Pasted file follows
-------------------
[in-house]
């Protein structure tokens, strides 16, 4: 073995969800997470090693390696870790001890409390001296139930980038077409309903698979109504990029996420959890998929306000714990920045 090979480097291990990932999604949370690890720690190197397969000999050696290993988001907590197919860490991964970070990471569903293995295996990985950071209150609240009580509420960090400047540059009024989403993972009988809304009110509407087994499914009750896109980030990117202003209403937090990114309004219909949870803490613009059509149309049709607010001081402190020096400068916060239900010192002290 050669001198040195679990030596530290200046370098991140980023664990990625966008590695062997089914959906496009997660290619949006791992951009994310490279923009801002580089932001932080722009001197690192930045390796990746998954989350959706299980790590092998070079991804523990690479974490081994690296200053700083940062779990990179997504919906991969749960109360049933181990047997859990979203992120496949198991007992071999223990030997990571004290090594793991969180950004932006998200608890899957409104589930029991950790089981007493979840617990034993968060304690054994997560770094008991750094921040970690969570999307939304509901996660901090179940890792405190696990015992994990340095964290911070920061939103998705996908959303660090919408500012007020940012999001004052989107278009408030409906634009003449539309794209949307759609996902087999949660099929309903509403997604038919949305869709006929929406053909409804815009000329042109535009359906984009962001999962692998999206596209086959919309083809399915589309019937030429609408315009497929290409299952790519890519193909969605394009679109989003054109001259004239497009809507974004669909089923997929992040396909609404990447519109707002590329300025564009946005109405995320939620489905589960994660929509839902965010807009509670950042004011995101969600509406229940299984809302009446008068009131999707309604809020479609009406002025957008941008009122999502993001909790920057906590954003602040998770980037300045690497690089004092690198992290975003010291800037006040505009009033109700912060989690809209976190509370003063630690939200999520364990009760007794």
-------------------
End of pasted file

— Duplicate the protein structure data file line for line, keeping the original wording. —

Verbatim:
[in-house]
């Protein structure tokens, strides 16, 4: 073995969800997470090693390696870790001890409390001296139930980038077409309903698979109504990029996420959890998929306000714990920045 090979480097291990990932999604949370690890720690190197397969000999050696290993988001907590197919860490991964970070990471569903293995295996990985950071209150609240009580509420960090400047540059009024989403993972009988809304009110509407087994499914009750896109980030990117202003209403937090990114309004219909949870803490613009059509149309049709607010001081402190020096400068916060239900010192002290 050669001198040195679990030596530290200046370098991140980023664990990625966008590695062997089914959906496009997660290619949006791992951009994310490279923009801002580089932001932080722009001197690192930045390796990746998954989350959706299980790590092998070079991804523990690479974490081994690296200053700083940062779990990179997504919906991969749960109360049933181990047997859990979203992120496949198991007992071999223990030997990571004290090594793991969180950004932006998200608890899957409104589930029991950790089981007493979840617990034993968060304690054994997560770094008991750094921040970690969570999307939304509901996660901090179940890792405190696990015992994990340095964290911070920061939103998705996908959303660090919408500012007020940012999001004052989107278009408030409906634009003449539309794209949307759609996902087999949660099929309903509403997604038919949305869709006929929406053909409804815009000329042109535009359906984009962001999962692998999206596209086959919309083809399915589309019937030429609408315009497929290409299952790519890519193909969605394009679109989003054109001259004239497009809507974004669909089923997929992040396909609404990447519109707002590329300025564009946005109405995320939620489905589960994660929509839902965010807009509670950042004011995101969600509406229940299984809302009446008068009131999707309604809020479609009406002025957008941008009122999502993001909790920057906590954003602040998770980037300045690497690089004092690198992290975003010291800037006040505009009033109700912060989690809209976190509370003063630690939200999520364990009760007794």